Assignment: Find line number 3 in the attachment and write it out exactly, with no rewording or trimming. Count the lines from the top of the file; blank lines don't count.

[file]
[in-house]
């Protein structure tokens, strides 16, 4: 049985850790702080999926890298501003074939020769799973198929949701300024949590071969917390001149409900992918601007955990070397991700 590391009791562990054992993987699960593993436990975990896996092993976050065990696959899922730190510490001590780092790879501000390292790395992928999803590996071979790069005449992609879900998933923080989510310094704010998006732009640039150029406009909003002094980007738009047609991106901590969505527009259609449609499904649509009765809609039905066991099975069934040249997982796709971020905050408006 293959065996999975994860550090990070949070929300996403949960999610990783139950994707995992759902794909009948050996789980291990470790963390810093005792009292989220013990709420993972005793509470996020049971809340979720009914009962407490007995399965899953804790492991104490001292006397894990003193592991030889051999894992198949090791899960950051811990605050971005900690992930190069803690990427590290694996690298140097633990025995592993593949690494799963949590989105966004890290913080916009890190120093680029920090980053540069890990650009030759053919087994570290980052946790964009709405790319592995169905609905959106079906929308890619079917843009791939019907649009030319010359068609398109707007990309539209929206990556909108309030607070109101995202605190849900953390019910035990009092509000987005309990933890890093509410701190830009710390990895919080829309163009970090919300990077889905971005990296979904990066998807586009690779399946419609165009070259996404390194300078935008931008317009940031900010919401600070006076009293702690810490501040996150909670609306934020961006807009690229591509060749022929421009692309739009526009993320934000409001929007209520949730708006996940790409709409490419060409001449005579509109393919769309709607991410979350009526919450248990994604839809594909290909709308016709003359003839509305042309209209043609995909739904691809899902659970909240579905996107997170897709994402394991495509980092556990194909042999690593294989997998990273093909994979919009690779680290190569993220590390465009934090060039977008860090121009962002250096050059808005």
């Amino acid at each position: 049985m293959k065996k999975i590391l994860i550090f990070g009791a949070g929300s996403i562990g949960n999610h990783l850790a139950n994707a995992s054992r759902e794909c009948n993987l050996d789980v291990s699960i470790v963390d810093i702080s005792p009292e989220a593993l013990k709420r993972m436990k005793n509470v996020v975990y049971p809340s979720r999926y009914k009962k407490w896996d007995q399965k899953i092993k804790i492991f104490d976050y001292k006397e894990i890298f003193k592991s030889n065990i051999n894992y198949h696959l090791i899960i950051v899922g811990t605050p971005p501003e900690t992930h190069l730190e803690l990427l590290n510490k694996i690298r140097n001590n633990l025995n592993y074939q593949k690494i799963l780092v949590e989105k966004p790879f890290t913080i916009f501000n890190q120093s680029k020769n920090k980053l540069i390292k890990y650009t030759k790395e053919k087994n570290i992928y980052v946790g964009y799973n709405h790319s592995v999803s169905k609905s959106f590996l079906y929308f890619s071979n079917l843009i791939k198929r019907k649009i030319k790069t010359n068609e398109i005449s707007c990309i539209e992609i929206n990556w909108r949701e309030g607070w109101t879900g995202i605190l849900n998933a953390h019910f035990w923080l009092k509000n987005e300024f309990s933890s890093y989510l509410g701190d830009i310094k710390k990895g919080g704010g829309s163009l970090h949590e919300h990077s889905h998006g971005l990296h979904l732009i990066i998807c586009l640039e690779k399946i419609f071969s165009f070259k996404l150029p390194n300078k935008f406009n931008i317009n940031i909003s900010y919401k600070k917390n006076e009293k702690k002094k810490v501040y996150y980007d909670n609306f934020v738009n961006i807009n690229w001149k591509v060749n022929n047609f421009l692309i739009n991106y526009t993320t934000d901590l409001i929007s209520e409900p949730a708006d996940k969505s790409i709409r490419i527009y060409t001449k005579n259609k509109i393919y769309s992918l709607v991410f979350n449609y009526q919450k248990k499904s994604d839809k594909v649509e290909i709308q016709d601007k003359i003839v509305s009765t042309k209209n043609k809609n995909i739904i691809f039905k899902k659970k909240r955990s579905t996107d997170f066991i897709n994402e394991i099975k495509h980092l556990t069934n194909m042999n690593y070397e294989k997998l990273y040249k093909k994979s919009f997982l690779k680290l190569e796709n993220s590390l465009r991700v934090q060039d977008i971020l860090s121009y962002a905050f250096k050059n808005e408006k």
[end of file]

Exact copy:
């Amino acid at each position: 049985m293959k065996k999975i590391l994860i550090f990070g009791a949070g929300s996403i562990g949960n999610h990783l850790a139950n994707a995992s054992r759902e794909c009948n993987l050996d789980v291990s699960i470790v963390d810093i702080s005792p009292e989220a593993l013990k709420r993972m436990k005793n509470v996020v975990y049971p809340s979720r999926y009914k009962k407490w896996d007995q399965k899953i092993k804790i492991f104490d976050y001292k006397e894990i890298f003193k592991s030889n065990i051999n894992y198949h696959l090791i899960i950051v899922g811990t605050p971005p501003e900690t992930h190069l730190e803690l990427l590290n510490k694996i690298r140097n001590n633990l025995n592993y074939q593949k690494i799963l780092v949590e989105k966004p790879f890290t913080i916009f501000n890190q120093s680029k020769n920090k980053l540069i390292k890990y650009t030759k790395e053919k087994n570290i992928y980052v946790g964009y799973n709405h790319s592995v999803s169905k609905s959106f590996l079906y929308f890619s071979n079917l843009i791939k198929r019907k649009i030319k790069t010359n068609e398109i005449s707007c990309i539209e992609i929206n990556w909108r949701e309030g607070w109101t879900g995202i605190l849900n998933a953390h019910f035990w923080l009092k509000n987005e300024f309990s933890s890093y989510l509410g701190d830009i310094k710390k990895g919080g704010g829309s163009l970090h949590e919300h990077s889905h998006g971005l990296h979904l732009i990066i998807c586009l640039e690779k399946i419609f071969s165009f070259k996404l150029p390194n300078k935008f406009n931008i317009n940031i909003s900010y919401k600070k917390n006076e009293k702690k002094k810490v501040y996150y980007d909670n609306f934020v738009n961006i807009n690229w001149k591509v060749n022929n047609f421009l692309i739009n991106y526009t993320t934000d901590l409001i929007s209520e409900p949730a708006d996940k969505s790409i709409r490419i527009y060409t001449k005579n259609k509109i393919y769309s992918l709607v991410f979350n449609y009526q919450k248990k499904s994604d839809k594909v649509e290909i709308q016709d601007k003359i003839v509305s009765t042309k209209n043609k809609n995909i739904i691809f039905k899902k659970k909240r955990s579905t996107d997170f066991i897709n994402e394991i099975k495509h980092l556990t069934n194909m042999n690593y070397e294989k997998l990273y040249k093909k994979s919009f997982l690779k680290l190569e796709n993220s590390l465009r991700v934090q060039d977008i971020l860090s121009y962002a905050f250096k050059n808005e408006k």